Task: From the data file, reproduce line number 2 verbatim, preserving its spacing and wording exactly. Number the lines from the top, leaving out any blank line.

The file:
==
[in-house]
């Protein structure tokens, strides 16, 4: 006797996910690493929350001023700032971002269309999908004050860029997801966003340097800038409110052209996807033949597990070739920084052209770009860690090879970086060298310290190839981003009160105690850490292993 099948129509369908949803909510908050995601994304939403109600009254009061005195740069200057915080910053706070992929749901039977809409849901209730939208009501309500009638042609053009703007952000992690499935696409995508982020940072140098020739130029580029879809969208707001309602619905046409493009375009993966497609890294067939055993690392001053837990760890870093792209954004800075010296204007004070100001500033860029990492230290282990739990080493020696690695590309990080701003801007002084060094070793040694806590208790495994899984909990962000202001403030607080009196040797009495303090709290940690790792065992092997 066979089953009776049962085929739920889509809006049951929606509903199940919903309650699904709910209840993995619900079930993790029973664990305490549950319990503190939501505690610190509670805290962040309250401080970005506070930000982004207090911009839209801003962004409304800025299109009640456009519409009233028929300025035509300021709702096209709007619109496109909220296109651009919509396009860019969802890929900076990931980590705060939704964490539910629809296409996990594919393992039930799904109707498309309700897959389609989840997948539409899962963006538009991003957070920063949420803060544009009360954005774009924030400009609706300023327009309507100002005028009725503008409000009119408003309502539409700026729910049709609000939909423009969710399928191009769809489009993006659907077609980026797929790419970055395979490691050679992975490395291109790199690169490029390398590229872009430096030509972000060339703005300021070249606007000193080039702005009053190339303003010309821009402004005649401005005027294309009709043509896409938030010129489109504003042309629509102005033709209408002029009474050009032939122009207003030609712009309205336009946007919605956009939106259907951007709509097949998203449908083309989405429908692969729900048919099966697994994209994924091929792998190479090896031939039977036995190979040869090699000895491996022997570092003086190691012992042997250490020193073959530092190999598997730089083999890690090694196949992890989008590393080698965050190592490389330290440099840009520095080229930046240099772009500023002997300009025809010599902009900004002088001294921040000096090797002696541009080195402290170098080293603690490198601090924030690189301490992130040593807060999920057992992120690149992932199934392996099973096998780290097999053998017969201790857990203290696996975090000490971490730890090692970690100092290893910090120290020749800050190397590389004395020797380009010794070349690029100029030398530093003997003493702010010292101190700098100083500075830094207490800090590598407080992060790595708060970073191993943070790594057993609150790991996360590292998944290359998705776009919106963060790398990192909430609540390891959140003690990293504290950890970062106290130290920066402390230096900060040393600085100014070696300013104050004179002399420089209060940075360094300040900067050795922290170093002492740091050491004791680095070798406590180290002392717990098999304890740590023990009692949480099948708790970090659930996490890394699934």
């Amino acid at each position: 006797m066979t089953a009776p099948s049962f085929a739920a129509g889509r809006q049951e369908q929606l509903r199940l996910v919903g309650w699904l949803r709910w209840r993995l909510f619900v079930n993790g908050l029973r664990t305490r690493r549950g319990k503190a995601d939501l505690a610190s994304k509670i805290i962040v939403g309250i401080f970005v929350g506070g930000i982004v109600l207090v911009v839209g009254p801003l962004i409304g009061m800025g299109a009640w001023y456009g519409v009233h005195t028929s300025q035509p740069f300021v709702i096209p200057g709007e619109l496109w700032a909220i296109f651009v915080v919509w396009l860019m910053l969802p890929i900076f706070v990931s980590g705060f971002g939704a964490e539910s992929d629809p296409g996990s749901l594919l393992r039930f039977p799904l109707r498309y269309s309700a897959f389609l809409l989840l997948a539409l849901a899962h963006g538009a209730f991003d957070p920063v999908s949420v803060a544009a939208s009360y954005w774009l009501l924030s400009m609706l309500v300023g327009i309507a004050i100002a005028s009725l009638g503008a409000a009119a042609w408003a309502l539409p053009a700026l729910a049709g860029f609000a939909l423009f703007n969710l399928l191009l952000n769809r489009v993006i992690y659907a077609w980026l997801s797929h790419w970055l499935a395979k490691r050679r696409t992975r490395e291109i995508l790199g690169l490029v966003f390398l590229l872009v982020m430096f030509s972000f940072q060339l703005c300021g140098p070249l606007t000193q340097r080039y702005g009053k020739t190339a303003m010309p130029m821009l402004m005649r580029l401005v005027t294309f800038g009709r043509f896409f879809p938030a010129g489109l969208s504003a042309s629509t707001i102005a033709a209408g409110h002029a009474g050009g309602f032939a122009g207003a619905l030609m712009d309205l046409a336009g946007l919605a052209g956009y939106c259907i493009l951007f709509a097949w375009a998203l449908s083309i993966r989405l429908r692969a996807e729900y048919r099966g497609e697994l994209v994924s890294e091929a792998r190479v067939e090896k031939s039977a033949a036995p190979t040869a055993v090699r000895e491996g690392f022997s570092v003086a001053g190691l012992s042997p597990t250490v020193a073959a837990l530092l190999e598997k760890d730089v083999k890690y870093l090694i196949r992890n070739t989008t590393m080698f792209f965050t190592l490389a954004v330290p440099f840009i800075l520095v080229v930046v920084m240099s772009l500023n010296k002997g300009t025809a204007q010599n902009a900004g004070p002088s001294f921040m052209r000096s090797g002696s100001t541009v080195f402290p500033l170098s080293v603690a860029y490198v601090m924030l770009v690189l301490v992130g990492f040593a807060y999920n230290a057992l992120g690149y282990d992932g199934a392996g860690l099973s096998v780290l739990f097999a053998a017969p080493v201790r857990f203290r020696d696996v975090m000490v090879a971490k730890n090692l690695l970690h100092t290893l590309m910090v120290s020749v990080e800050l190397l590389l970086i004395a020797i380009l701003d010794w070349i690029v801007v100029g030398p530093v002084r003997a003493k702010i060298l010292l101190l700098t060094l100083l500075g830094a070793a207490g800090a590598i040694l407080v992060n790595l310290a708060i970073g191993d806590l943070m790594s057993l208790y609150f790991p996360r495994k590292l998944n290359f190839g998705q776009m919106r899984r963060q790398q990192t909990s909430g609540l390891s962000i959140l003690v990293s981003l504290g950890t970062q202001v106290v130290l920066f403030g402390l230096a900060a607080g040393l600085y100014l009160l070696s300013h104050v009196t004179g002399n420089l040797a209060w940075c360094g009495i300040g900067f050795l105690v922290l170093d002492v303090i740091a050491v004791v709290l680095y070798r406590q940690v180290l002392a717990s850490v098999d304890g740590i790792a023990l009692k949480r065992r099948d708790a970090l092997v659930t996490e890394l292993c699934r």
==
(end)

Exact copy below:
């Protein structure tokens, strides 16, 4: 006797996910690493929350001023700032971002269309999908004050860029997801966003340097800038409110052209996807033949597990070739920084052209770009860690090879970086060298310290190839981003009160105690850490292993 099948129509369908949803909510908050995601994304939403109600009254009061005195740069200057915080910053706070992929749901039977809409849901209730939208009501309500009638042609053009703007952000992690499935696409995508982020940072140098020739130029580029879809969208707001309602619905046409493009375009993966497609890294067939055993690392001053837990760890870093792209954004800075010296204007004070100001500033860029990492230290282990739990080493020696690695590309990080701003801007002084060094070793040694806590208790495994899984909990962000202001403030607080009196040797009495303090709290940690790792065992092997 066979089953009776049962085929739920889509809006049951929606509903199940919903309650699904709910209840993995619900079930993790029973664990305490549950319990503190939501505690610190509670805290962040309250401080970005506070930000982004207090911009839209801003962004409304800025299109009640456009519409009233028929300025035509300021709702096209709007619109496109909220296109651009919509396009860019969802890929900076990931980590705060939704964490539910629809296409996990594919393992039930799904109707498309309700897959389609989840997948539409899962963006538009991003957070920063949420803060544009009360954005774009924030400009609706300023327009309507100002005028009725503008409000009119408003309502539409700026729910049709609000939909423009969710399928191009769809489009993006659907077609980026797929790419970055395979490691050679992975490395291109790199690169490029390398590229872009430096030509972000060339703005300021070249606007000193080039702005009053190339303003010309821009402004005649401005005027294309009709043509896409938030010129489109504003042309629509102005033709209408002029009474050009032939122009207003030609712009309205336009946007919605956009939106259907951007709509097949998203449908083309989405429908692969729900048919099966697994994209994924091929792998190479090896031939039977036995190979040869090699000895491996022997570092003086190691012992042997250490020193073959530092190999598997730089083999890690090694196949992890989008590393080698965050190592490389330290440099840009520095080229930046240099772009500023002997300009025809010599902009900004002088001294921040000096090797002696541009080195402290170098080293603690490198601090924030690189301490992130040593807060999920057992992120690149992932199934392996099973096998780290097999053998017969201790857990203290696996975090000490971490730890090692970690100092290893910090120290020749800050190397590389004395020797380009010794070349690029100029030398530093003997003493702010010292101190700098100083500075830094207490800090590598407080992060790595708060970073191993943070790594057993609150790991996360590292998944290359998705776009919106963060790398990192909430609540390891959140003690990293504290950890970062106290130290920066402390230096900060040393600085100014070696300013104050004179002399420089209060940075360094300040900067050795922290170093002492740091050491004791680095070798406590180290002392717990098999304890740590023990009692949480099948708790970090659930996490890394699934």